In this policy tip from Heartland, a report is highlighted about the pharmaceutical industry known as academic drug detailing. Through its academic drug detailing policy, the federal government will fund academics to reach out to physicians and specifically encourage them to prescribe generic medications and those of similar low cost. This academic drug detailing differs from typical drug detailing, where representatives from pharmaceutical companies reach out to physicians, marketing different medications.
Pharmaceutical drug detailing is conducted at the expense of pharmaceutical companies, highlights new innovations in drug therapy, and leaves prescribing up to physician expertise. Academic drug detailers, paid with taxpayer funds, tell physicians which prescribing methods and medications are most “cost-effective,” encouraging the use of generic drugs regardless of whether specific medications would work better for patients. Academic drug detailing inserts government into the patient-physician relationship and stifles drug innovation. The federal health law’s comparative effectiveness research mandate threatens the quality of future pharmaceutical innovation as well as general health care.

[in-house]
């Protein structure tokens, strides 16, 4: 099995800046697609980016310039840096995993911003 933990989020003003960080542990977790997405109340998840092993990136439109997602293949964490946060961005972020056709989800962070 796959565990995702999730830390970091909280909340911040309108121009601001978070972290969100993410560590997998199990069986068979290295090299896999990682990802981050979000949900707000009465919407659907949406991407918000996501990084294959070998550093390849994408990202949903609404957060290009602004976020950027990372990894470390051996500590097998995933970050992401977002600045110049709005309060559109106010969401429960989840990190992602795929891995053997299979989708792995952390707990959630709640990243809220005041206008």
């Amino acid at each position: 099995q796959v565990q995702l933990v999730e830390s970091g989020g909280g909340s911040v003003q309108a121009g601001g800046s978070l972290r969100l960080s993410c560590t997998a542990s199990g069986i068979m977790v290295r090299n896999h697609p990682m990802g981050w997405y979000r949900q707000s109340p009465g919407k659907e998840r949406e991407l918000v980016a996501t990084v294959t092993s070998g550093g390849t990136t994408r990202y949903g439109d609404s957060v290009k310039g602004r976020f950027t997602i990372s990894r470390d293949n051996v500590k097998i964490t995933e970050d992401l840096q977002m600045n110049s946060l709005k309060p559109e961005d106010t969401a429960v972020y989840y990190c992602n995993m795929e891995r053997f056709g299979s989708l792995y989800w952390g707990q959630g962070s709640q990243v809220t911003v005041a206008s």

However, these facts should not be forgotten:
- Fact 1: Physicians already have access to objective drug compendia, like the Physicians’ Desk Reference.
- Fact 2: According to a 2011 report from the IMS Institute for Healthcare Informatics, 80 percent of all prescriptions are already written for generics.
- Fact 3: The federal government already stifles drug innovation and access. The FDA’s drug approval process takes up to ten years and costs more than $1 billion per drug.